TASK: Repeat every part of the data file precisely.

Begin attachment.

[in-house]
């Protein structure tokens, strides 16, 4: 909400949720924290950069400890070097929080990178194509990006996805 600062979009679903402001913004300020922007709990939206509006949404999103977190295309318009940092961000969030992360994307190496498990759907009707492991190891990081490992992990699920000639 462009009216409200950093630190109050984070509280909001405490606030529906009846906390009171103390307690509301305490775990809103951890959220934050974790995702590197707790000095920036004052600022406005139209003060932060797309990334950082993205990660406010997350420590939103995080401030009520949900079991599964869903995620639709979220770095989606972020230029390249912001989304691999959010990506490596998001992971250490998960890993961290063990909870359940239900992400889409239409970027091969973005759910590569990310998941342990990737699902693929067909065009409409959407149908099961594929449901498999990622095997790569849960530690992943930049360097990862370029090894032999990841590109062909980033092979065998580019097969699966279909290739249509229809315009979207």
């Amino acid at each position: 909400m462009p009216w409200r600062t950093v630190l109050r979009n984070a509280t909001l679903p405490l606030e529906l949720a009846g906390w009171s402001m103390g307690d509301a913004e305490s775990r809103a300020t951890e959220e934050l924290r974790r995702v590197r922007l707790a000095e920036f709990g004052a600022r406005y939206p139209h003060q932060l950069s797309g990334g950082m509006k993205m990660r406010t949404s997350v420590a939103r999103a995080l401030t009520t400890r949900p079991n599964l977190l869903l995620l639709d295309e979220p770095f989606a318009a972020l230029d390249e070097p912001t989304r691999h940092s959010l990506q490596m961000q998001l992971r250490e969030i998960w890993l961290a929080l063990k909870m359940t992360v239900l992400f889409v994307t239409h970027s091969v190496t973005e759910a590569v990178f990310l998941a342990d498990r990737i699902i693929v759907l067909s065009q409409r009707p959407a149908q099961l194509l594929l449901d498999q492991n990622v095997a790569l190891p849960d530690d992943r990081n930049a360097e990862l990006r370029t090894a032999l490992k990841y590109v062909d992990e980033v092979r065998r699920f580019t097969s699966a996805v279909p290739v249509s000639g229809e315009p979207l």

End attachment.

[in-house]
């Protein structure tokens, strides 16, 4: 909400949720924290950069400890070097929080990178194509990006996805 600062979009679903402001913004300020922007709990939206509006949404999103977190295309318009940092961000969030992360994307190496498990759907009707492991190891990081490992992990699920000639 462009009216409200950093630190109050984070509280909001405490606030529906009846906390009171103390307690509301305490775990809103951890959220934050974790995702590197707790000095920036004052600022406005139209003060932060797309990334950082993205990660406010997350420590939103995080401030009520949900079991599964869903995620639709979220770095989606972020230029390249912001989304691999959010990506490596998001992971250490998960890993961290063990909870359940239900992400889409239409970027091969973005759910590569990310998941342990990737699902693929067909065009409409959407149908099961594929449901498999990622095997790569849960530690992943930049360097990862370029090894032999990841590109062909980033092979065998580019097969699966279909290739249509229809315009979207």
């Amino acid at each position: 909400m462009p009216w409200r600062t950093v630190l109050r979009n984070a509280t909001l679903p405490l606030e529906l949720a009846g906390w009171s402001m103390g307690d509301a913004e305490s775990r809103a300020t951890e959220e934050l924290r974790r995702v590197r922007l707790a000095e920036f709990g004052a600022r406005y939206p139209h003060q932060l950069s797309g990334g950082m509006k993205m990660r406010t949404s997350v420590a939103r999103a995080l401030t009520t400890r949900p079991n599964l977190l869903l995620l639709d295309e979220p770095f989606a318009a972020l230029d390249e070097p912001t989304r691999h940092s959010l990506q490596m961000q998001l992971r250490e969030i998960w890993l961290a929080l063990k909870m359940t992360v239900l992400f889409v994307t239409h970027s091969v190496t973005e759910a590569v990178f990310l998941a342990d498990r990737i699902i693929v759907l067909s065009q409409r009707p959407a149908q099961l194509l594929l449901d498999q492991n990622v095997a790569l190891p849960d530690d992943r990081n930049a360097e990862l990006r370029t090894a032999l490992k990841y590109v062909d992990e980033v092979r065998r699920f580019t097969s699966a996805v279909p290739v249509s000639g229809e315009p979207l």